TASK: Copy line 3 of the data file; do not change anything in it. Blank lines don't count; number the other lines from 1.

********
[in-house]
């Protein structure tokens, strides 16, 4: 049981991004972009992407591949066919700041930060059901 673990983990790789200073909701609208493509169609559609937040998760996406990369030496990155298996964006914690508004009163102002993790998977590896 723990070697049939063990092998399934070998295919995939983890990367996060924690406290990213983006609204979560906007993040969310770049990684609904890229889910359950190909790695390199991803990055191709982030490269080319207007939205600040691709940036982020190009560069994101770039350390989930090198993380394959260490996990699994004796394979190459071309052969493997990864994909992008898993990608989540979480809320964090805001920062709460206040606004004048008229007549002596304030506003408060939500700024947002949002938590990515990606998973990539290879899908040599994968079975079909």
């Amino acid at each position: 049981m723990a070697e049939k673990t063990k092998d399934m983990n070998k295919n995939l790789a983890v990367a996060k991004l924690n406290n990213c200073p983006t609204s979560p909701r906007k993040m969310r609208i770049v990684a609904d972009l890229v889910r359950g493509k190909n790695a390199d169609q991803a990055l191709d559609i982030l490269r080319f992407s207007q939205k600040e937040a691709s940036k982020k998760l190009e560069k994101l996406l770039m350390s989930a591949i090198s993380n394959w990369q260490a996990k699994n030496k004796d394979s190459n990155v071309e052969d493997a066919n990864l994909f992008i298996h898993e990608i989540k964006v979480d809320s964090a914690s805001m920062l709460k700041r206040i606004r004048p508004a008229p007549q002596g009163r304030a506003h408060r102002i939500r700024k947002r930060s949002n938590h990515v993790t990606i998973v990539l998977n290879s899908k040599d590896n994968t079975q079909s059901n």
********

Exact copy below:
């Amino acid at each position: 049981m723990a070697e049939k673990t063990k092998d399934m983990n070998k295919n995939l790789a983890v990367a996060k991004l924690n406290n990213c200073p983006t609204s979560p909701r906007k993040m969310r609208i770049v990684a609904d972009l890229v889910r359950g493509k190909n790695a390199d169609q991803a990055l191709d559609i982030l490269r080319f992407s207007q939205k600040e937040a691709s940036k982020k998760l190009e560069k994101l996406l770039m350390s989930a591949i090198s993380n394959w990369q260490a996990k699994n030496k004796d394979s190459n990155v071309e052969d493997a066919n990864l994909f992008i298996h898993e990608i989540k964006v979480d809320s964090a914690s805001m920062l709460k700041r206040i606004r004048p508004a008229p007549q002596g009163r304030a506003h408060r102002i939500r700024k947002r930060s949002n938590h990515v993790t990606i998973v990539l998977n290879s899908k040599d590896n994968t079975q079909s059901n």